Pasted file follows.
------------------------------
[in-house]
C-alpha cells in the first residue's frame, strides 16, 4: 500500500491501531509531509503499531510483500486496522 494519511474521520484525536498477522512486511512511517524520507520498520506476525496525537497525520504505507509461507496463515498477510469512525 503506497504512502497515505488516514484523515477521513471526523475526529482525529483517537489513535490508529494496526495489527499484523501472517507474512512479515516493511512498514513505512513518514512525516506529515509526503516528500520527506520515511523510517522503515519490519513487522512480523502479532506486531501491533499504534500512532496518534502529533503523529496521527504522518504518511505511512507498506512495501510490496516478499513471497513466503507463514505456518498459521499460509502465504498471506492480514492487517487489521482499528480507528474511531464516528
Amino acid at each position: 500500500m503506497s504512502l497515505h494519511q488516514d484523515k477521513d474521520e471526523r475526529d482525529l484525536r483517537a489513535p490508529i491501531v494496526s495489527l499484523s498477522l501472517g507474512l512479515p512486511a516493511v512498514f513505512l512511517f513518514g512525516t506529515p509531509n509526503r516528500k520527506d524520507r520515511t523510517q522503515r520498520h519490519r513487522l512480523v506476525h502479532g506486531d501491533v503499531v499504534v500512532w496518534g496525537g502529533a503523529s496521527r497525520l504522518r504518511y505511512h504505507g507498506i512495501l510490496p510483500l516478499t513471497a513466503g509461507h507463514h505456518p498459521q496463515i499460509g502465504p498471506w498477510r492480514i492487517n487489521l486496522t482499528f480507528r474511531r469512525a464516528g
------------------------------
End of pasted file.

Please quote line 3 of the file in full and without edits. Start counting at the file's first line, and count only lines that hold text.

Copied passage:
Amino acid at each position: 500500500m503506497s504512502l497515505h494519511q488516514d484523515k477521513d474521520e471526523r475526529d482525529l484525536r483517537a489513535p490508529i491501531v494496526s495489527l499484523s498477522l501472517g507474512l512479515p512486511a516493511v512498514f513505512l512511517f513518514g512525516t506529515p509531509n509526503r516528500k520527506d524520507r520515511t523510517q522503515r520498520h519490519r513487522l512480523v506476525h502479532g506486531d501491533v503499531v499504534v500512532w496518534g496525537g502529533a503523529s496521527r497525520l504522518r504518511y505511512h504505507g507498506i512495501l510490496p510483500l516478499t513471497a513466503g509461507h507463514h505456518p498459521q496463515i499460509g502465504p498471506w498477510r492480514i492487517n487489521l486496522t482499528f480507528r474511531r469512525a464516528g